Here's the scenario:

I have recieved a few good answers for a [code-bound] question I asked. Since they all make different contributions, I would like to write my own answer combining approaches and snippets of code from two different answers.

Would it be acceptable to accept my own answer (nice redundance, by the way)? Or should I rather accept one of the other answers? Or perhaps tell one of the authors to add the contributions from the other answer?

  • 6
    I think it makes only sense to accept your own answer if you want to tell the community something (like e.g. here). Otherwise you should probably give it to the one who made (in your opinion) the most important solution to solving the problem. You can add something to your question that explains how you are using the answer, or how you combine different pieces from different answers.
    – user121799
    Mar 26, 2018 at 23:53
  • 7
    I agree with @marmot. I think that compilation answers are almost always inappropriate. Everyone knows that you can only accept one answer, so pick the one that helped you the most, or the one that you think is the best written, or some other criterion that makes sense to you.
    – Alan Munn
    Mar 27, 2018 at 2:00
  • 3
    I also tend to think that compilation answers are normally unnecessary. But I also believe that adding your "answer" to the question is even worse. So if you are absolutely convinced that the community benefits from seeing several answers combined, I'd go for the compilation answer. In general, however, I think it is fair to assume that people do not need to see several answers combined, they'll be able to do that themselves, especially if it is clear that different approaches are offered.
    – moewe
    Mar 27, 2018 at 6:37
  • @moewe I agree, but what I intended to write was a synthesis of two answers, not just a compilation. A compilation would be something like "Here's one way to do this: [1] And here is another way to do it: [2]". Instead, what I wanted to do is, using the "core" approach from one answer, add in improvements on other aspects of the code from another answer.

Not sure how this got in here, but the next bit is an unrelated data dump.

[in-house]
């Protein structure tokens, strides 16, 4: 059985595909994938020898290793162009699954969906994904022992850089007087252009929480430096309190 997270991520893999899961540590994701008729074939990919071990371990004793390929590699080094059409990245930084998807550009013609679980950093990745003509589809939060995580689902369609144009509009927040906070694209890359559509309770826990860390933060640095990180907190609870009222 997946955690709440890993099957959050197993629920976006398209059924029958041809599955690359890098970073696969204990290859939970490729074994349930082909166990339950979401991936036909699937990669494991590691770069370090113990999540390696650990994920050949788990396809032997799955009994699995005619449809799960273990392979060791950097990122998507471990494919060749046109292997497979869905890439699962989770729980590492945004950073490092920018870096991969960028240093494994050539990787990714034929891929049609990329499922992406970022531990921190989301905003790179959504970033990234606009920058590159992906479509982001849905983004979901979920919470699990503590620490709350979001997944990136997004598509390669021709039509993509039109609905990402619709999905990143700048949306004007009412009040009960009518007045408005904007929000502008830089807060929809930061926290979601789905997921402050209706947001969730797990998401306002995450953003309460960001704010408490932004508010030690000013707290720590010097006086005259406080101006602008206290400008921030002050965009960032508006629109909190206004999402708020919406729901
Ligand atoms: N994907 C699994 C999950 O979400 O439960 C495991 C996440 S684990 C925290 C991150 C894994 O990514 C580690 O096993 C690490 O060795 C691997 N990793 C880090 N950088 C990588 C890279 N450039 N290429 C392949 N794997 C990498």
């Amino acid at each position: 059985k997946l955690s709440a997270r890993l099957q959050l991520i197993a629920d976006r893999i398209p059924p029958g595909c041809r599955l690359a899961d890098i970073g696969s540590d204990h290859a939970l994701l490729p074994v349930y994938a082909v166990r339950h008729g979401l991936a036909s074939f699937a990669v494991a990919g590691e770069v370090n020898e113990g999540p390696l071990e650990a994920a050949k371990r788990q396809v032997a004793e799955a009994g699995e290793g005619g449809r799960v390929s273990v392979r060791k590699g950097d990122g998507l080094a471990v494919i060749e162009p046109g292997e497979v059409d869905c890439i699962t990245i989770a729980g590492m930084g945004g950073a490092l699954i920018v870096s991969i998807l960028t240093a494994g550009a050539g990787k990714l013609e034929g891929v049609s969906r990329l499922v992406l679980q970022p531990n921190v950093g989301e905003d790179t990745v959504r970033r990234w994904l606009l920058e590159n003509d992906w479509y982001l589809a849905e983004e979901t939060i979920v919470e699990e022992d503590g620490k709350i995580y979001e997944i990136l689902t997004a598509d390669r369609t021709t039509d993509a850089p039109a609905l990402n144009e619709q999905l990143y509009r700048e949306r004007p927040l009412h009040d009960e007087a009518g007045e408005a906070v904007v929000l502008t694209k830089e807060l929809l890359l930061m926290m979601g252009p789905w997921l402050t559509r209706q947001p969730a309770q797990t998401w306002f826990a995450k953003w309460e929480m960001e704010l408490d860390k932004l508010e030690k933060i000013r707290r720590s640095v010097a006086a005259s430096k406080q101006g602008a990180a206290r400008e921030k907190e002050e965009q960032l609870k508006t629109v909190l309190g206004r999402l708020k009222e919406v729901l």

– Anakhand
    Mar 27, 2018 at 8:16
  • 5
    My definition of 'compilation' is a bit wider and not only includes listing answers (with link or code), but also what you call 'synthesis' if the act of synthesising does not overcome significant obstacles in combining the two answers. I don't know if that is the case for what you have in mind. If anyone who reads the answers can combine the two in the way you have in mind without undue difficulty, I'd say a new answer is pointless. If you add value by putting two answers together in a non-trivial way, then go for it (that's what I meant with 'the community benefits' from your answer).
    – moewe
    Mar 27, 2018 at 10:04
  • @moewe Ok, I understand now. Thanks for sharing your opinion!
    – Anakhand
    Mar 27, 2018 at 16:17
  • 1
    You can also add your compilation answer as a postscript (edit) to the question. Apr 1, 2018 at 22:52

1 Answer 1


My opinion is (call it 'my' accepting -- etiquette, ;-))

  • If there is no answer yet and one has found a solution of one's own in the meantime, it is perfectly ok to accept the own answer. If someone else posts another (good) answer later on, it is very nice to unaccept the self-answer and accept the other one. (I've done so with one of my questions)

  • Instead of accepting a self - answer the relevant post can be transferred into a community wiki - answer as well, in order to allow for other answers to gain reputation.

  • If there are other answers but yet unsatisfying, it might be alright to accept the self-answer, but ask the other users to 'improve/change' their answers before, such that one of them can be accepted, but don't urge the users to incorporate content from other answers.

  • If there is or are (many) good answer(s) posting a compilation answer and accepting it is not really nice, since it is some kind of 'stealing' the good content from other ones. Don't do that.

  • 1
    Yeah, I see what the general criteria are now (and why they are so). I've ended up accepting the answer I thought contained the best solution for the core problem. Other minor adjustments aren't strictly relevant to the "naked" question, but if visitors still want to look for them, they will find them in other answers. If I really wanted to point those out, though, would it be better to do so in an edit in the question's body itself or as a separate answer?
    – Anakhand
    Mar 27, 2018 at 16:15
  • 1
    @Anakhand: As long as an edit of the question doesn't change its original meaning (and the question isn't closed already) such edits are alright, in my point of view
    – user31729
    Mar 27, 2018 at 21:05
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    @Anakhand I would say: don't edit your question to include an answer regardless. If you want to point them out, post another answer (maybe community wiki). Anything else is just confusing: the question space is for the question. Answers are not meant to go there.
    – cfr
    Mar 30, 2018 at 3:24

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